Nevada's silver lining is in hiding

What’s it going to be, Nevada?

Something new, or more of the same?

The state of our state is downright grim, according to the 2013 Kids Count study commissioned by the Annie E. Casey Foundation. The foundation studied four general areas — economic well-being, education, health and family and community — and the Silver State came up badly tarnished in every category.

Quick translation: Nevada is no place for children.

Surprise, surprise, surprise.

Not only do we rank 48th overall, but we’re dead last in education, 48th in economic well-being and 47th in health. We were an undeniably mediocre 41st in the family indicator.

All of which made jarring headlines Monday following the report’s release but figures to have 0 percent chance of forcing much real change. Fact is, there wasn’t much news in any of those numbers.

Those who hope for change are likely to be disappointed: Think back only as far as the recently concluded legislative session for a clear sign that Nevada’s leaders lack the collective conscience to create a new paradigm for a century filled with complex challenges.

The lingering effects of the recession, of course, played a role in our poor economic ranking. But, for some reason, an improved Nevada jobs picture hasn’t yet produced an improved place among the 50 states.

Although she calls herself a pessimist by nature, Nevada Kids Count Director Rennae Daneshvary finds reason for guarded optimism. While anemic by national standards, several key indicators are showing a pulse of improvement.

In unscientific terms she wouldn’t utter, we don’t suck quite as much as we did last year. She points to the lingering effects of the recession as a factor.

“We worsened in all four indicators of economic well-being,” Daneshvary observes. That includes children in poverty, children whose parents lack secure employment, children in households with a high housing cost burden, and teens out of school and unemployed. The number of impoverished children increased from 15 percent in 2005 to 22 percent in 2011. That’s an estimated 144,000 kids in poverty.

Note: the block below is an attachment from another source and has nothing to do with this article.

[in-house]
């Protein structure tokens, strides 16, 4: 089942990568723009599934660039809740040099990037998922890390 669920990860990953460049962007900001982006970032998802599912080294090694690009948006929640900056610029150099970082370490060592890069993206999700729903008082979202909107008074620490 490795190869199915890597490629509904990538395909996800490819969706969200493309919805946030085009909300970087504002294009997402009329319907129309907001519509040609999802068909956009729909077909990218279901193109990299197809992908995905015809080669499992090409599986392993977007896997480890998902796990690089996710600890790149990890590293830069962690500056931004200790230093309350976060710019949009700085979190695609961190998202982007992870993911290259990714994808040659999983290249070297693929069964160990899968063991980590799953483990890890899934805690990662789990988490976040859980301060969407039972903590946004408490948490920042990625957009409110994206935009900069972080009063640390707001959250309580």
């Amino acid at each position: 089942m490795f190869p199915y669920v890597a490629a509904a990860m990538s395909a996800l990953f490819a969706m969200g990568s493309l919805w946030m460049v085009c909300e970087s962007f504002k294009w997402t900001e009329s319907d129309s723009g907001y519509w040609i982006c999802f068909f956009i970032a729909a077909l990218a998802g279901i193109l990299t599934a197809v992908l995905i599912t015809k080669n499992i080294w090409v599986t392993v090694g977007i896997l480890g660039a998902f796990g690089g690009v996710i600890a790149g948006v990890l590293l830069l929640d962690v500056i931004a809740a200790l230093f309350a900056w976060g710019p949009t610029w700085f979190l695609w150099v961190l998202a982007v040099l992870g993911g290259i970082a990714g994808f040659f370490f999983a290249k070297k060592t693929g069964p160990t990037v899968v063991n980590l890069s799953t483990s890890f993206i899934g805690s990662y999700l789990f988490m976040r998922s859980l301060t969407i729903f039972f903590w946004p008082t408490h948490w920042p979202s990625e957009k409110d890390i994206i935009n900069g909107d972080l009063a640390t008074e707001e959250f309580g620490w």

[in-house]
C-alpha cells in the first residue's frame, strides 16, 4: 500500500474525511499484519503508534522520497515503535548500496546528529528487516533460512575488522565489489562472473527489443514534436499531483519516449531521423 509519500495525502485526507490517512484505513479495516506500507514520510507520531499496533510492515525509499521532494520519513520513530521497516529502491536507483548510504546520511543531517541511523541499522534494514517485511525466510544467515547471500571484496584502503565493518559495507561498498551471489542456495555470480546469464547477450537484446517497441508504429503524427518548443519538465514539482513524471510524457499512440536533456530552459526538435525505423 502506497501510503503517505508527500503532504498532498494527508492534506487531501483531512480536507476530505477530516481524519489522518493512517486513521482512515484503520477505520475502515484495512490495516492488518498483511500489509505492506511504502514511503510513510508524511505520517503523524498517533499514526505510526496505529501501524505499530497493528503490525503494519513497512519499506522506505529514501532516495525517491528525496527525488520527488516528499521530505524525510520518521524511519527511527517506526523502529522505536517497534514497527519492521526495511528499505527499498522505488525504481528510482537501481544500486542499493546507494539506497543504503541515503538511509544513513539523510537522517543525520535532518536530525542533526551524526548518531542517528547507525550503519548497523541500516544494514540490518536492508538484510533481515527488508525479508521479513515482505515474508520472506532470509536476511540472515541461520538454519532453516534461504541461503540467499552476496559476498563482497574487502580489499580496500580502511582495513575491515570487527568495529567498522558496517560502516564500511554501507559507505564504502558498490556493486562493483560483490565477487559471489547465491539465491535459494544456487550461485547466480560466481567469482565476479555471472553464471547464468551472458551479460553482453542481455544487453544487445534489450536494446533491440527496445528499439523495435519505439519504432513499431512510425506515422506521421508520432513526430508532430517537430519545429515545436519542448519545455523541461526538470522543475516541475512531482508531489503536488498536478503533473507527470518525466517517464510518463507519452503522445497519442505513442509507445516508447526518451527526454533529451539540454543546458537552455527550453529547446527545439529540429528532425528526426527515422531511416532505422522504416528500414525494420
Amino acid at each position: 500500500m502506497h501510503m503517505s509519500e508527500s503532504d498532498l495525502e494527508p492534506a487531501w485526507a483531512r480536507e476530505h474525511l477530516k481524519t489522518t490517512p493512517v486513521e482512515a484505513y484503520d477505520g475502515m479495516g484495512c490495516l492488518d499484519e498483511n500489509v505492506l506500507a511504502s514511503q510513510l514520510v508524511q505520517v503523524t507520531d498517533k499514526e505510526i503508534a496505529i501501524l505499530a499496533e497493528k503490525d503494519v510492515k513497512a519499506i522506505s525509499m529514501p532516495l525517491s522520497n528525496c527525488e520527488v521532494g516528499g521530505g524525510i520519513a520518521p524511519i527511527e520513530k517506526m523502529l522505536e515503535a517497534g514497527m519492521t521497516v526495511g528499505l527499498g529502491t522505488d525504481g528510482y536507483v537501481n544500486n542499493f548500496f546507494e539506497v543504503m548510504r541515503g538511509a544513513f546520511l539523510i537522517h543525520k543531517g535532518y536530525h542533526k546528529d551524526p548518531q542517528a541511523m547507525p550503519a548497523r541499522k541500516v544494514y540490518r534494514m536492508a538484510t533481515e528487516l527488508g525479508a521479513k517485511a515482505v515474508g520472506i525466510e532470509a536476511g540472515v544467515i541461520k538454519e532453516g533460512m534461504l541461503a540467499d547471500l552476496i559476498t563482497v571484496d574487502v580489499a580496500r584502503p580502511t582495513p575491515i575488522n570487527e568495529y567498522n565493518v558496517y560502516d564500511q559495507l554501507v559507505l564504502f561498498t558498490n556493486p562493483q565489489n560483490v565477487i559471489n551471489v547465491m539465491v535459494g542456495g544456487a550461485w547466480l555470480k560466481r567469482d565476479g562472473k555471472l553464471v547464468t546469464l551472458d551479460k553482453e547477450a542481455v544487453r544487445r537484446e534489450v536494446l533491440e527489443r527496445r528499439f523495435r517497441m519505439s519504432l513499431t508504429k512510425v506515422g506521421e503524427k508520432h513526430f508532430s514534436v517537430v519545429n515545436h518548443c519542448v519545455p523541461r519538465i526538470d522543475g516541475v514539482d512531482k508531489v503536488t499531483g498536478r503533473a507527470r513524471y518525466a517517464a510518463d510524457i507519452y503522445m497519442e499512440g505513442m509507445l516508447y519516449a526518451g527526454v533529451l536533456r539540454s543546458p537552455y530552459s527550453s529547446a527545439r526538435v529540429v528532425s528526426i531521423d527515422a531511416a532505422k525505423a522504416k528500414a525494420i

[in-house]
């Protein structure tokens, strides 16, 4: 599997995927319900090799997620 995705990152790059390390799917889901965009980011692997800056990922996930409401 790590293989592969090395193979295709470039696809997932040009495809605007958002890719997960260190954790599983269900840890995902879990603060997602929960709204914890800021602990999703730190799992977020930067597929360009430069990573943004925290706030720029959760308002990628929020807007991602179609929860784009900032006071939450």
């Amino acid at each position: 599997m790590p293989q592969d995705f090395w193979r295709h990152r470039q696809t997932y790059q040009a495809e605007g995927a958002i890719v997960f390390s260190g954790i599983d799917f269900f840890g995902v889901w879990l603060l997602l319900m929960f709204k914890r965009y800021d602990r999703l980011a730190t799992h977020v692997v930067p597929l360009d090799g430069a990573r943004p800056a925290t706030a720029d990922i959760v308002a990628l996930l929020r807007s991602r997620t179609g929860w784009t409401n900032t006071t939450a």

“We did improve on half of the indicators,” she says. “And even though we ranked 50th in education, we improved in all four of the indicators.”

Which is a little like saying, “The Titanic is sinking, but the band is playing beautifully.”

Daneshvary, a 23-year resident, cuts through my cynicism and optimistically adds, “There is some hope. We’re improving but very slowly.”

Her insistence on brighter days ahead is rooted in her belief that Nevadans care for their children and want what’s best for them.

“I think I’m a pessimist by nature, but when it comes to children, you have to be optimistic,” she says. “Children are our future. We have to invest in them. We have to care for them. … I think, in general, people want to do what’s best for children.”

I think she’s right.

But the greatest challenge isn’t really in declaring how we feel about our children. As ever, it’s whether we’re willing to take demonstrative action to ensure their health and welfare. For that, Nevada needs leadership of the sort that’s hard to come by in a glorified company town.

Without a dramatic shift in leadership that emphasizes improving public education and the quality of life for all our children, any the talk about economic development and diversification of commerce coming from Carson City is nothing but hypocrisy and hot air. Tax benefits aside, not many top businesses will ever be anxious to move their headquarters to the state with the 48th-ranked quality of life quotient for kids and the worst education performance in the country.

It’s 2013. Another damning report has been published.

So what’s it going to be, Nevada? Something new, or more of the same?

The sound you hear is the crushing silence of political inertia broken only by the chirruping of cynical crickets.

John L. Smith’s column appears Sunday, Tuesday, Wednesday, and Friday. Email him at Smith@reviewjournal.com or call 702-383-0295.